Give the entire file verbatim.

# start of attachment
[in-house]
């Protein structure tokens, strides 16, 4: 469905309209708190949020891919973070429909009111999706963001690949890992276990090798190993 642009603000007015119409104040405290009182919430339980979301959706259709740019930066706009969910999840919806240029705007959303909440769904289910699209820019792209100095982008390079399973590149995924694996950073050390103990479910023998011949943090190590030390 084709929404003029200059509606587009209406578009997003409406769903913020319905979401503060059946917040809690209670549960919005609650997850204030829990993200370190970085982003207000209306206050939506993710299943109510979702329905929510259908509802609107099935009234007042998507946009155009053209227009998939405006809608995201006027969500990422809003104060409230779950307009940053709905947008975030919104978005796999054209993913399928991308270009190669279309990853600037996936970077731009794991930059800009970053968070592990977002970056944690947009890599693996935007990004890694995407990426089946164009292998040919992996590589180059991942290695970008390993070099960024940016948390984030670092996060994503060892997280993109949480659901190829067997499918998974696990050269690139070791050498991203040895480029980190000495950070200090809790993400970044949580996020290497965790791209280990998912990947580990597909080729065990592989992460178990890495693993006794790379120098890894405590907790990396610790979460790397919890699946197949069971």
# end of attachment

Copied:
[in-house]
């Protein structure tokens, strides 16, 4: 469905309209708190949020891919973070429909009111999706963001690949890992276990090798190993 642009603000007015119409104040405290009182919430339980979301959706259709740019930066706009969910999840919806240029705007959303909440769904289910699209820019792209100095982008390079399973590149995924694996950073050390103990479910023998011949943090190590030390 084709929404003029200059509606587009209406578009997003409406769903913020319905979401503060059946917040809690209670549960919005609650997850204030829990993200370190970085982003207000209306206050939506993710299943109510979702329905929510259908509802609107099935009234007042998507946009155009053209227009998939405006809608995201006027969500990422809003104060409230779950307009940053709905947008975030919104978005796999054209993913399928991308270009190669279309990853600037996936970077731009794991930059800009970053968070592990977002970056944690947009890599693996935007990004890694995407990426089946164009292998040919992996590589180059991942290695970008390993070099960024940016948390984030670092996060994503060892997280993109949480659901190829067997499918998974696990050269690139070791050498991203040895480029980190000495950070200090809790993400970044949580996020290497965790791209280990998912990947580990597909080729065990592989992460178990890495693993006794790379120098890894405590907790990396610790979460790397919890699946197949069971």